Referring to the contention that the Act incorporated the concept of non-delegable duties in its language, the court said, at p 320:
"Moreover, to construe the statute as plaintiff suggests would mean that every subcontractor or foreman on the job, irrespective of his assignment, would have a duty to see that every other subcontractor or foreman complied with the provisions of the Scaffold Act or otherwise sustain liability under the act. The implausibility of that construction is self-evident."
Upon this question plaintiff also cites Yankey v. Oscar Bohlin & Son, Inc., 37 Ill. App.2d 457, 186 N.E.2d 57. Under the facts of that case it does not appear to be authority for such position for there the defendant subcontractor agreed that his power shovel used in excavating should be converted and used as a hoist for the benefit of the other subcontractors. The employees of such defendant converted or adjusted the machine by installing a form of boom and the employees of the defendant were, in fact, operating the hoist at the time of the injury. The court held that under the circumstances both the contractor in charge of the project and the subcontractor supplying the hoist, were in charge of the work for purposes of liability.
Again, in Kobus v. The Formfit Co., 56 Ill. App.2d 449, 206 N.E.2d 477, decided in the First District, Appellate Court, in March 1965, the court said in a case involving the owner of the premises as the defendant:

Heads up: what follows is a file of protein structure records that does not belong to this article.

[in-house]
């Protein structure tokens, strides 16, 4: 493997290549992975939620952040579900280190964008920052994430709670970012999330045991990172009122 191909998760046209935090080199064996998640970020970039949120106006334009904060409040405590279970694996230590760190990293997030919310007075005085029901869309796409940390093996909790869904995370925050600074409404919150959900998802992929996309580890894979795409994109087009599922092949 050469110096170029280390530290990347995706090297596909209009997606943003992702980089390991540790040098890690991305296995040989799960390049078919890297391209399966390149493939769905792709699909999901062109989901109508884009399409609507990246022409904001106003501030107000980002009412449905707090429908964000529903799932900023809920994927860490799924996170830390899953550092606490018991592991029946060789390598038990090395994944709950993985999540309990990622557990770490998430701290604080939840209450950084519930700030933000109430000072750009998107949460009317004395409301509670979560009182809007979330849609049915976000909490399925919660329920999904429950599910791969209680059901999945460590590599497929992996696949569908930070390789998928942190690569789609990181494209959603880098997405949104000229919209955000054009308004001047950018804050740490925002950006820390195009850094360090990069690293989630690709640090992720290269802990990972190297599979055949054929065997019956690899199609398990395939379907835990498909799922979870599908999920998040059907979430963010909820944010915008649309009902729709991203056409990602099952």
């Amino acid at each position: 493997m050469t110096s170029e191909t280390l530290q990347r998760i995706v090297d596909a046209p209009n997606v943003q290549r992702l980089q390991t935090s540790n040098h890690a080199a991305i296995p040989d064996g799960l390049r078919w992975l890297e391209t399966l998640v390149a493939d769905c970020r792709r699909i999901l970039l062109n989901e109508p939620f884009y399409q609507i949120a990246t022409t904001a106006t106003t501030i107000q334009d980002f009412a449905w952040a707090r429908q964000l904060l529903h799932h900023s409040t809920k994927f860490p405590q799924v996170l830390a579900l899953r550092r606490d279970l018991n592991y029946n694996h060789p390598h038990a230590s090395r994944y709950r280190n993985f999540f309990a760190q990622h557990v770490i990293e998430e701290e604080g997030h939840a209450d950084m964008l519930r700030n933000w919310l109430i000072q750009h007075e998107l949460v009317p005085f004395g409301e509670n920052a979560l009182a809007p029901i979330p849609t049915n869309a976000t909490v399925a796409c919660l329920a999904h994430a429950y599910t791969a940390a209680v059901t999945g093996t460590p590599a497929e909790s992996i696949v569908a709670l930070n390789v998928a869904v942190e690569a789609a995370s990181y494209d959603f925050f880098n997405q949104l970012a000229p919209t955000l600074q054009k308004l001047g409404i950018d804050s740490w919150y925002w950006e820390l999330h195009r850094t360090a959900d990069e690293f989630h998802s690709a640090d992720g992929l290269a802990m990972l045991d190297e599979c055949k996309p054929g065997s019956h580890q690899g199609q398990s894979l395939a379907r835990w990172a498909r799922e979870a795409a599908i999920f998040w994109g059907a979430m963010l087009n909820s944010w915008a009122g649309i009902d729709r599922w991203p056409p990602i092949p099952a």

"Keeping in mind that the Gannon decision abrogated the liability-without-fault concept existing prior thereto, whether an owner or other person enumerated in section 9 is to be held responsible for erecting scaffolding in a "safe, suitable and proper manner" depends upon whether he had charge of the work involving the violation, and the fact that the owner knew that scaffolds would be used on the project does not obligate him to see that they are constructed in a safe manner."
The significance of the rule is demonstrated in this case by the testimony of the defendant and of one Ritchie, the hod carrier, who erected the scaffold for the work done by the masons. Each testified that when planks were placed upon the bucks they were inspected to determine whether such planks were broken, defective or otherwise unfit for use.
Sollers, a mason employed by the defendant, testified that he did not see any plank of the defendant break "while it was being used properly."
From the authorities cited by plaintiff and considered herein, we can see no basis for applying a different rule to the defendant as subcontractor who may have been the owner of planks used, than is applied to the owner of premises in the cited cases. The concept of being in charge of the work is applicable in both cases.
The plaintiff also contends that the court erred in giving defendant's Instruction #10 in the language of the Act and in refusing to give plaintiff's Instructions #5 and #5A. The latter instructions are substantially identical and may be considered together. They quote from the statute and are followed by the paragraph:
"You are further instructed that the word `erected' used in such statute means `to furnish'."
It is urged that the giving of defendant's Instruction #10 and the refusal of plaintiff's Instructions #5 and #5A is error in that it fails to include the modification of the meaning of the word "erected" arising from judicial interpretation of the statute.
In support of the position that the statutory term "erected" includes the connotation of "furnish," he cites Bounougias v. Republic Steel Corp., 277 Fed Rep2d 726, and Fetterman v. Production Steel Co. of Illinois, 4 Ill. App.2d 403, 124 N.E.2d 637.